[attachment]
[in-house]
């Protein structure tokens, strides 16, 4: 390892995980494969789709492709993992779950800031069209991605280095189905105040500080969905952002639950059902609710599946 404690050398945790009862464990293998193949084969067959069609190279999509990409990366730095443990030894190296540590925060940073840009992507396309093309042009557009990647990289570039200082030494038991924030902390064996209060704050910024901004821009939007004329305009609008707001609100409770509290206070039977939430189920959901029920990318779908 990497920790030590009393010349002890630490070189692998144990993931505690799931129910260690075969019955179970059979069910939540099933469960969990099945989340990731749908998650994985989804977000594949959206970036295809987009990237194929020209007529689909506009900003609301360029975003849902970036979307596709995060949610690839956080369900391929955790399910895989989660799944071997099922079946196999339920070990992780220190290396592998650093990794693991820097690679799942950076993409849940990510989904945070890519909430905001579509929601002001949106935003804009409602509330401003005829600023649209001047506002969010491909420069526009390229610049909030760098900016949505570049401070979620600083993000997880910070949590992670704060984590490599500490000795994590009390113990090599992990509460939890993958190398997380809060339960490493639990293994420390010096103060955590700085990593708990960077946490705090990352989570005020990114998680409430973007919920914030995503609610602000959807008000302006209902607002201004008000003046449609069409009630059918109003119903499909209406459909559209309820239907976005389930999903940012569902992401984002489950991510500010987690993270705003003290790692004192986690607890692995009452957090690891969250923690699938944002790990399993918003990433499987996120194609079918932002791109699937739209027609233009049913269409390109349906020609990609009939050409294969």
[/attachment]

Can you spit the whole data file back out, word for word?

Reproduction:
[in-house]
């Protein structure tokens, strides 16, 4: 390892995980494969789709492709993992779950800031069209991605280095189905105040500080969905952002639950059902609710599946 404690050398945790009862464990293998193949084969067959069609190279999509990409990366730095443990030894190296540590925060940073840009992507396309093309042009557009990647990289570039200082030494038991924030902390064996209060704050910024901004821009939007004329305009609008707001609100409770509290206070039977939430189920959901029920990318779908 990497920790030590009393010349002890630490070189692998144990993931505690799931129910260690075969019955179970059979069910939540099933469960969990099945989340990731749908998650994985989804977000594949959206970036295809987009990237194929020209007529689909506009900003609301360029975003849902970036979307596709995060949610690839956080369900391929955790399910895989989660799944071997099922079946196999339920070990992780220190290396592998650093990794693991820097690679799942950076993409849940990510989904945070890519909430905001579509929601002001949106935003804009409602509330401003005829600023649209001047506002969010491909420069526009390229610049909030760098900016949505570049401070979620600083993000997880910070949590992670704060984590490599500490000795994590009390113990090599992990509460939890993958190398997380809060339960490493639990293994420390010096103060955590700085990593708990960077946490705090990352989570005020990114998680409430973007919920914030995503609610602000959807008000302006209902607002201004008000003046449609069409009630059918109003119903499909209406459909559209309820239907976005389930999903940012569902992401984002489950991510500010987690993270705003003290790692004192986690607890692995009452957090690891969250923690699938944002790990399993918003990433499987996120194609079918932002791109699937739209027609233009049913269409390109349906020609990609009939050409294969």